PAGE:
Our December issue is out now, featuring Paul Carmichael's recipes for a Caribbean Christmas, silly season cocktails and more.
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The Botanical Hotel’s public bar has been re-opened as Gilson thanks to the founders of some of Melbourne’s busiest cafes.
For our 50th anniversary issue in 2016, we scoured Australia asking two questions: What dishes are making waves right now? What flavours will take us into the next half-century? Melbourne provided 14 answers.
It may be a magnet for destination diners the world over but Attica circa 2016 is more firmly planted in Australia than ever, writes Michael Harden.
After three years and $645 million of construction, Crown Towers Perth is open. Expect a lavish spa experience, an extravagant pool and spacious rooms.
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"The delice from Source Dining is a winner. May I have the recipe?" Rebecca Ward, Fitzroy, Vic REQUEST A RECIPE To request a recipe, email email@example.com or send us a message via Facebook. Please include the restaurant's name and address, as well as your name and address. Please note that because of the volume of requests we receive, we can only publish a selection in the magazine.
Whether in a fresh salad or seasonal seafood dish, feta's creamy tang can be used to add interest to a variety of summer dishes.
We don't do things by halves in the Gourmet office. These are the recipes we'll be cooking on the big day.
"Great cake, also known in Barbados as black cake or rum cake, is a variation of British Christmas cake that's smashed with rum and falernum syrup," says Momofuku Seiobo chef Paul Carmichael. "This festive cake varies from household to household but they all have two things in common: tons of dried fruit and rum. It's a cake that should be started at least a month out so the fruit can marinate in the booze. Start this recipe up to five weeks ahead to macerate the fruit and baste the cake."
For our 50th anniversary issue in 2016, we scoured Australia asking two questions: What dishes are making waves right now? What flavours will take us into the next half-century? Sydney provided 16 answers.
You don't need an ice-cream maker (or a Pacojet) to make sweet and creamy frozen treats. The Italians have the answer and it's called semifreddo.
Note You'll need to begin this recipe a day ahead.
The Chinese are credited with inventing - among many other things - the first ice-cream maker, by packing large handfuls of snow and saltpetre (potassium nitrate) around a canister to freeze its contents. Since then, hand churns, domestic makers and electric jets that churn in a heartbeat have opened up a world of frozen treats. But for those who don't own an ice-cream maker or don't have access to buckets of snow and saltpetre, semifreddo (literally "semi-cold") is the answer.
While ice-cream uses many of the same ingredients as semifreddo - egg yolks, sugar, cream - the technique for making it is different. For ice-cream, you make a crème anglaise, or custard, by creaming the yolks and sugar, then combining them with hot cream (and milk). This is cooked slowly, gently and with constant stirring until it thickens; the mixture is then cooled and frozen in an ice-cream machine.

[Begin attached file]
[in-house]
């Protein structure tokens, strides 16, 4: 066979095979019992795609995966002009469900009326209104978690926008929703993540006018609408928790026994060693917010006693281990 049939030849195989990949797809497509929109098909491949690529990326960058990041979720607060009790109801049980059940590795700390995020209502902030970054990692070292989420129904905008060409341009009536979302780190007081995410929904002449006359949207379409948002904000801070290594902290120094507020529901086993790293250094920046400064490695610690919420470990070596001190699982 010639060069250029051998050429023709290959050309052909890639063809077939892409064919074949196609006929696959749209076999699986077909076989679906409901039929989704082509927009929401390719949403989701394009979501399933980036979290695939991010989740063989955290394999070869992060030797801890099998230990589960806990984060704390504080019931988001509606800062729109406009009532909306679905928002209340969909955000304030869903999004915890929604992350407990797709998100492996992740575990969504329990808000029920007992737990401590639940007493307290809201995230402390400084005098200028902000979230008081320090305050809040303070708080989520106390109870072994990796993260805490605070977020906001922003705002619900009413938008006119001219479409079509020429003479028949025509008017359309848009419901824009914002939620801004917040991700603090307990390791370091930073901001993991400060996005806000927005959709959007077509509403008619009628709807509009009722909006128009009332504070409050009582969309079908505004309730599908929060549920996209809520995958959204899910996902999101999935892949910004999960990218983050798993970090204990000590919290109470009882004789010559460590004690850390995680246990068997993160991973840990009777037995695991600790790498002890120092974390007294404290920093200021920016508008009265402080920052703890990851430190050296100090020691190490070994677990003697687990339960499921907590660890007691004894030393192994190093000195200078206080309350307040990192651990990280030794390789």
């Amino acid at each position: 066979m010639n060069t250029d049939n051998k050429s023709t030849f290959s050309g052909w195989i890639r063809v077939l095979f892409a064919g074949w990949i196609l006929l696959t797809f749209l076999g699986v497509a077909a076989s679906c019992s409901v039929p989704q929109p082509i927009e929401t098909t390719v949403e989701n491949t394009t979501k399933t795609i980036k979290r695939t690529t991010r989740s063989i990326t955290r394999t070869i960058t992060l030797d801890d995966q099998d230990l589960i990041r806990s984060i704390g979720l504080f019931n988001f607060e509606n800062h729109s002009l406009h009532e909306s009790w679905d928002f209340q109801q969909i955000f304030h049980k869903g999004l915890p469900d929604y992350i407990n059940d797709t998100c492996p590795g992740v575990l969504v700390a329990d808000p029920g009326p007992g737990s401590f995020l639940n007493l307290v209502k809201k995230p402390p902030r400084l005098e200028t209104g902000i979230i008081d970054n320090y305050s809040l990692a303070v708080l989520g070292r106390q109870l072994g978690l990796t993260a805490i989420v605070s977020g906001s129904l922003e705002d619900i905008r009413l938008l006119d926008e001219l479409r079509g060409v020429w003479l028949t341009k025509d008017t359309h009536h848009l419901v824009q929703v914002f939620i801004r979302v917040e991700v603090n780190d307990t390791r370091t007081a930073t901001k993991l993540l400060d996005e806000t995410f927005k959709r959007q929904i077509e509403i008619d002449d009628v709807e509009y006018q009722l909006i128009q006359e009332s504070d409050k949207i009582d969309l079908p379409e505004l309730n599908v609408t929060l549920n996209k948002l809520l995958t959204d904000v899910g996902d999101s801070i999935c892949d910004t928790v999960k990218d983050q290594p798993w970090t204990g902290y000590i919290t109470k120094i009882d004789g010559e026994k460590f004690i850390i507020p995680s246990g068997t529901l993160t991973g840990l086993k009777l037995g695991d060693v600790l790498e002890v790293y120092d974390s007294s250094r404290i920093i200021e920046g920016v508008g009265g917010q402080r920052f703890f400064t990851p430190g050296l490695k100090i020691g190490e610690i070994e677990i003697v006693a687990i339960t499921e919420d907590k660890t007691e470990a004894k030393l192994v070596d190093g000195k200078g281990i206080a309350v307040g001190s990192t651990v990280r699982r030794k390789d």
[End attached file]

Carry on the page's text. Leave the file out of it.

In contrast, semifreddo, which hails from Italy's Emilia-Romagna region, consists of a sabayon and a roughly equal quantity of whisked cream. Its mousse-like texture means it doesn't freeze as solidly as ice-cream. Semifreddo is typically presented as a frozen terrine, but it can just as easily be scooped as you would serve ice-cream.
Some recipes also call for eggwhite, which is whisked until stiff then folded through after the cream. It's especially good in a moulded semifreddo - whisked eggwhite adds more air to the mix, creating a frozen soufflé-like finish.
If you're using a mould, line it first with plastic wrap or baking paper, then place it in the freezer before making your sabayon. The lining will make it easier to turn your semifreddo out for slicing. (Semifreddo melts quickly if the mould is dipped in hot water because of the mousse-like texture.) Or scoop it out, as we've done here.
The next step is to prepare your sabayon, a cooked egg yolk mixture which is whisked in a bowl over a saucepan of simmering water to prevent the eggs from cooking too quickly. Whisking the eggs while cooking increases the volume of the mixture by adding air, and cooks the egg yolk, which helps to stabilise the semifreddo.
When the sabayon has tripled in volume, is thick and pale, and holds a ribbon, you need to cool it before adding your flavourings and the whisked cream. Cooling the mixture prevents the whisked cream from melting when it's added. To cool, you can place the sabayon over a bowl of iced water and whisk continuously until cooled, but it's much easier to place the mixture in an electric mixer which can do the work for you.
Once the sabayon is cooled, add your desired flavourings. These could be chocolate and hazelnut (like we've done here), or you could fold though some puréed fruit, or some spices.
Finally, fold through the cream. You can fold using a whisk which will incorporate the cream through the sabayon quickly and evenly, or you can use a plastic spatula, turning the bowl as you fold. Then pour it into your mould and freeze (overnight for best results).
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